Log All Save and Delete Transactions
by Curtis Krauskopf
One of the most difficult types of problems to debug
is trying to find out why records are mysteriously being
deleted or overwritten.
Your users come to you swearing up and down that they
know they saved a record but now they can't find it.
They might even have documentation that the record existed
at one point but now it's no longer there.
So, you try the obvious things:
- reindexing the datafile
- writing a small program to examine every record
for some unique piece of information
- doing a code-walk
of every key.save and
- randomly poking around in the source code to see
if there might be something obviously wrong
When the problem is important enough, at some stage,
the finger pointing starts happening. You blame the
DataFlex runtime. Data
Access Corporation says that their runtime doesn't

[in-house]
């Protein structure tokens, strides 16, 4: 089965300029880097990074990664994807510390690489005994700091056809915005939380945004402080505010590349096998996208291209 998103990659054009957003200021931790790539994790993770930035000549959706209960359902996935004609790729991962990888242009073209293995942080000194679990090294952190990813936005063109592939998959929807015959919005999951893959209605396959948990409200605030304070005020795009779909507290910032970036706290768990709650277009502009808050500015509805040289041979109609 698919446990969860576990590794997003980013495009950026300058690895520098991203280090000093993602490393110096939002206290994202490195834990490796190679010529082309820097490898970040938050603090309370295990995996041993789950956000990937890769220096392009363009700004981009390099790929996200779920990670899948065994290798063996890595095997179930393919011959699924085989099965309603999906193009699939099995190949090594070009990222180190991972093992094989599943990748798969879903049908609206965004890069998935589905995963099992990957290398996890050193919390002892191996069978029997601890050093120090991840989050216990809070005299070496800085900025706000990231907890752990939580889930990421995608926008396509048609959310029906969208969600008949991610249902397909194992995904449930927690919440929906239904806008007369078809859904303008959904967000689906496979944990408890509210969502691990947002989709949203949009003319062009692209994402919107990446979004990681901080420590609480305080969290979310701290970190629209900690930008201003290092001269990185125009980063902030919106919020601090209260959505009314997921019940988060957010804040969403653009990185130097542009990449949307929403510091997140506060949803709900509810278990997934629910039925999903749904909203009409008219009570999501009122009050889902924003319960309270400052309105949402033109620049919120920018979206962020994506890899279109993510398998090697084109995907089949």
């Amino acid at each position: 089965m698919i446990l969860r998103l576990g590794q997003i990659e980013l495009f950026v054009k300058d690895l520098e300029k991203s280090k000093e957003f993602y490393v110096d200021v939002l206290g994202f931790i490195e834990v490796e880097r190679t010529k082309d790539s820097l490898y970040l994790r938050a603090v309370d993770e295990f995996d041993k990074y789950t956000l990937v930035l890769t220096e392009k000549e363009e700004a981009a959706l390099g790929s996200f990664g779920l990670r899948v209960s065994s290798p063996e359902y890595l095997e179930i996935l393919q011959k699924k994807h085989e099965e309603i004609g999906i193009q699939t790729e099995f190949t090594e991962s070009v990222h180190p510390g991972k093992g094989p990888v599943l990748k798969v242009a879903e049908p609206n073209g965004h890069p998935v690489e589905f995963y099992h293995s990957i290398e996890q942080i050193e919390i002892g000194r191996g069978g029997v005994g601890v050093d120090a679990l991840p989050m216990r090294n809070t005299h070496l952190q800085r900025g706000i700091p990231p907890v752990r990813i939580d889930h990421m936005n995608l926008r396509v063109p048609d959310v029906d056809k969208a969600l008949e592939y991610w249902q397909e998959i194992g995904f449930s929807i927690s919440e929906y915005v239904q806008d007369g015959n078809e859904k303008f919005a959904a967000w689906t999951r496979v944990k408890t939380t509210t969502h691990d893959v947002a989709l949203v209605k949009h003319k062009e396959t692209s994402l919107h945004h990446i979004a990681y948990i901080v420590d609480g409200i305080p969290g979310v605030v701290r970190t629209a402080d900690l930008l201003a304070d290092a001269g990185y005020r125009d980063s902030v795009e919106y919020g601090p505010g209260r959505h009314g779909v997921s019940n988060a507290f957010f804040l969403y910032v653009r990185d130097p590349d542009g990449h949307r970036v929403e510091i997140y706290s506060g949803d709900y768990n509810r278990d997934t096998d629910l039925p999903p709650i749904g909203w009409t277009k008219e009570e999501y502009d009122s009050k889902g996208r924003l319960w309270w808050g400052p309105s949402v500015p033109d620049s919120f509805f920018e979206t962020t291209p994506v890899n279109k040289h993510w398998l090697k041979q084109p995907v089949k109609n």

lose records. You blame a faulty network card or router.
The network administrator says all the network cards
test fine and besides, if it was a network issue, why
does it only happen on that one datafile? You blame
a hypothetical malicious user of deleting the record
intentionally. And the finger pointing goes on and on.
What you really need is some way of being able to log
every datafile SAVE and DELETE
transaction so that you can find out, retroactively,
what happened when the record mysteriously disappeared.
The logging needs to be multiuser compatible because
the problem might manifest itself only in a multiuser
At this point you start groaning because you'll have
to go into every program that opens the datafile in
question and manually add code that logs the saves and
deletes. On top of that, you might need to deal with
legacy macro code written by somebody else that is also
doing saves and deletes deep inside of custom-written
macros. And if that wasn't enough, you have to make
all of these modifications and not break any of the
working code -- a concept known as making things worse.
You might even be tempted to take a shortcut and say
"there's no way any of these lookup programs could